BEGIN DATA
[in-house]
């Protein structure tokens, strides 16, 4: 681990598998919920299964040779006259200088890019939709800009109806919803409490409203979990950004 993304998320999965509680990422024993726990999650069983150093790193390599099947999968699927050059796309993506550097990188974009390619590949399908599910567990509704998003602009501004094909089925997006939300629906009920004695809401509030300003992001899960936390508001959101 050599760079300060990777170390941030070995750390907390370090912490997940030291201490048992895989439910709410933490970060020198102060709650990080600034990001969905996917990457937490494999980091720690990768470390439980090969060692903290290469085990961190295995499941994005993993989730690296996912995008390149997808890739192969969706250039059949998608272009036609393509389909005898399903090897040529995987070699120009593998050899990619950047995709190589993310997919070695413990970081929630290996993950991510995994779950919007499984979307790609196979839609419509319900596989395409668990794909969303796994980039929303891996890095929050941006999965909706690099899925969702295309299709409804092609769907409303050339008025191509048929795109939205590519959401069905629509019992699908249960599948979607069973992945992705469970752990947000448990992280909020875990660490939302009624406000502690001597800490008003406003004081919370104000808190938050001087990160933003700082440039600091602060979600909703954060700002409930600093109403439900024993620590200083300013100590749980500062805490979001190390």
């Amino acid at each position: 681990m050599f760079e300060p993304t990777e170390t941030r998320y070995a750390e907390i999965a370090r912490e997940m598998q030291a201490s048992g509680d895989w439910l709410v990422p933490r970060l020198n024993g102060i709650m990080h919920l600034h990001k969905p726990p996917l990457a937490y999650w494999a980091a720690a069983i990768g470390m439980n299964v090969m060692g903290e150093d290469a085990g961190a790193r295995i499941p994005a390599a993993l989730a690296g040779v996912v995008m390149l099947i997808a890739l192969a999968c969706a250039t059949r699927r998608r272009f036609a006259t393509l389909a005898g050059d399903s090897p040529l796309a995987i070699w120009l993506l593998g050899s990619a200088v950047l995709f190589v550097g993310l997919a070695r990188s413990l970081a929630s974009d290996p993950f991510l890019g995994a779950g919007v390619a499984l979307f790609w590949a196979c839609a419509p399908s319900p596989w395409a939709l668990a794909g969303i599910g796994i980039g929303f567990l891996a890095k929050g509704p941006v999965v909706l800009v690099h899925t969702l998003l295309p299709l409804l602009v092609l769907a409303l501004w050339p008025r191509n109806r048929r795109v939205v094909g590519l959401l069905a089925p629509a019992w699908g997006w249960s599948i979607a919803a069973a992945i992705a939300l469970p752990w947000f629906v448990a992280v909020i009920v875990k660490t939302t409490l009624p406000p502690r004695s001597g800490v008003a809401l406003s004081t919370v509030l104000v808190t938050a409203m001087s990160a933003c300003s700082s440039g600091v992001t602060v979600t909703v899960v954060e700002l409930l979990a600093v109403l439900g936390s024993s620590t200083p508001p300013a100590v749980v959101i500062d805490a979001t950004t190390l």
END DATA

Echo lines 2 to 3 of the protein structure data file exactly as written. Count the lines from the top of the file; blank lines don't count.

């Protein structure tokens, strides 16, 4: 681990598998919920299964040779006259200088890019939709800009109806919803409490409203979990950004 993304998320999965509680990422024993726990999650069983150093790193390599099947999968699927050059796309993506550097990188974009390619590949399908599910567990509704998003602009501004094909089925997006939300629906009920004695809401509030300003992001899960936390508001959101 050599760079300060990777170390941030070995750390907390370090912490997940030291201490048992895989439910709410933490970060020198102060709650990080600034990001969905996917990457937490494999980091720690990768470390439980090969060692903290290469085990961190295995499941994005993993989730690296996912995008390149997808890739192969969706250039059949998608272009036609393509389909005898399903090897040529995987070699120009593998050899990619950047995709190589993310997919070695413990970081929630290996993950991510995994779950919007499984979307790609196979839609419509319900596989395409668990794909969303796994980039929303891996890095929050941006999965909706690099899925969702295309299709409804092609769907409303050339008025191509048929795109939205590519959401069905629509019992699908249960599948979607069973992945992705469970752990947000448990992280909020875990660490939302009624406000502690001597800490008003406003004081919370104000808190938050001087990160933003700082440039600091602060979600909703954060700002409930600093109403439900024993620590200083300013100590749980500062805490979001190390």
């Amino acid at each position: 681990m050599f760079e300060p993304t990777e170390t941030r998320y070995a750390e907390i999965a370090r912490e997940m598998q030291a201490s048992g509680d895989w439910l709410v990422p933490r970060l020198n024993g102060i709650m990080h919920l600034h990001k969905p726990p996917l990457a937490y999650w494999a980091a720690a069983i990768g470390m439980n299964v090969m060692g903290e150093d290469a085990g961190a790193r295995i499941p994005a390599a993993l989730a690296g040779v996912v995008m390149l099947i997808a890739l192969a999968c969706a250039t059949r699927r998608r272009f036609a006259t393509l389909a005898g050059d399903s090897p040529l796309a995987i070699w120009l993506l593998g050899s990619a200088v950047l995709f190589v550097g993310l997919a070695r990188s413990l970081a929630s974009d290996p993950f991510l890019g995994a779950g919007v390619a499984l979307f790609w590949a196979c839609a419509p399908s319900p596989w395409a939709l668990a794909g969303i599910g796994i980039g929303f567990l891996a890095k929050g509704p941006v999965v909706l800009v690099h899925t969702l998003l295309p299709l409804l602009v092609l769907a409303l501004w050339p008025r191509n109806r048929r795109v939205v094909g590519l959401l069905a089925p629509a019992w699908g997006w249960s599948i979607a919803a069973a992945i992705a939300l469970p752990w947000f629906v448990a992280v909020i009920v875990k660490t939302t409490l009624p406000p502690r004695s001597g800490v008003a809401l406003s004081t919370v509030l104000v808190t938050a409203m001087s990160a933003c300003s700082s440039g600091v992001t602060v979600t909703v899960v954060e700002l409930l979990a600093v109403l439900g936390s024993s620590t200083p508001p300013a100590v749980v959101i500062d805490a979001t950004t190390l």